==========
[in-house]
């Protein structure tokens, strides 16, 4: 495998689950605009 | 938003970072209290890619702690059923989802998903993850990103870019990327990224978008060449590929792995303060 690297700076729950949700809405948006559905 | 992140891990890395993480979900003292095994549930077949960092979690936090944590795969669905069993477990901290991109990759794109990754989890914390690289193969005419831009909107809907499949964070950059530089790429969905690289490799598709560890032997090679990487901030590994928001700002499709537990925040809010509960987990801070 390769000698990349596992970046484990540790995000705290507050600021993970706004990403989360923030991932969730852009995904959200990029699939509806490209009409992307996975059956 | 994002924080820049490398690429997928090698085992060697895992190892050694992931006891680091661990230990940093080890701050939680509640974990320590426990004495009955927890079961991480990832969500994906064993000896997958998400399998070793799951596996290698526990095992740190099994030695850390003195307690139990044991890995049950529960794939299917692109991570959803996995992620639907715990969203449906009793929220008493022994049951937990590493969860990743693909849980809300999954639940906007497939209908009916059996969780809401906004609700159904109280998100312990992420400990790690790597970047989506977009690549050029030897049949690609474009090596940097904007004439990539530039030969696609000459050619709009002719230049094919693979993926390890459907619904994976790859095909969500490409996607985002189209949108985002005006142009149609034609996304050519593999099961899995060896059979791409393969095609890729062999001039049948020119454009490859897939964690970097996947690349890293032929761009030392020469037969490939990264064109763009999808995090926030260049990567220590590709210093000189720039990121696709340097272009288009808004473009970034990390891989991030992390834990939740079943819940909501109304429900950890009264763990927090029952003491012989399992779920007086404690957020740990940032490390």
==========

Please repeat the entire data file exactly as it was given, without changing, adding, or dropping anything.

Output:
[in-house]
């Protein structure tokens, strides 16, 4: 495998689950605009 | 938003970072209290890619702690059923989802998903993850990103870019990327990224978008060449590929792995303060 690297700076729950949700809405948006559905 | 992140891990890395993480979900003292095994549930077949960092979690936090944590795969669905069993477990901290991109990759794109990754989890914390690289193969005419831009909107809907499949964070950059530089790429969905690289490799598709560890032997090679990487901030590994928001700002499709537990925040809010509960987990801070 390769000698990349596992970046484990540790995000705290507050600021993970706004990403989360923030991932969730852009995904959200990029699939509806490209009409992307996975059956 | 994002924080820049490398690429997928090698085992060697895992190892050694992931006891680091661990230990940093080890701050939680509640974990320590426990004495009955927890079961991480990832969500994906064993000896997958998400399998070793799951596996290698526990095992740190099994030695850390003195307690139990044991890995049950529960794939299917692109991570959803996995992620639907715990969203449906009793929220008493022994049951937990590493969860990743693909849980809300999954639940906007497939209908009916059996969780809401906004609700159904109280998100312990992420400990790690790597970047989506977009690549050029030897049949690609474009090596940097904007004439990539530039030969696609000459050619709009002719230049094919693979993926390890459907619904994976790859095909969500490409996607985002189209949108985002005006142009149609034609996304050519593999099961899995060896059979791409393969095609890729062999001039049948020119454009490859897939964690970097996947690349890293032929761009030392020469037969490939990264064109763009999808995090926030260049990567220590590709210093000189720039990121696709340097272009288009808004473009970034990390891989991030992390834990939740079943819940909501109304429900950890009264763990927090029952003491012989399992779920007086404690957020740990940032490390």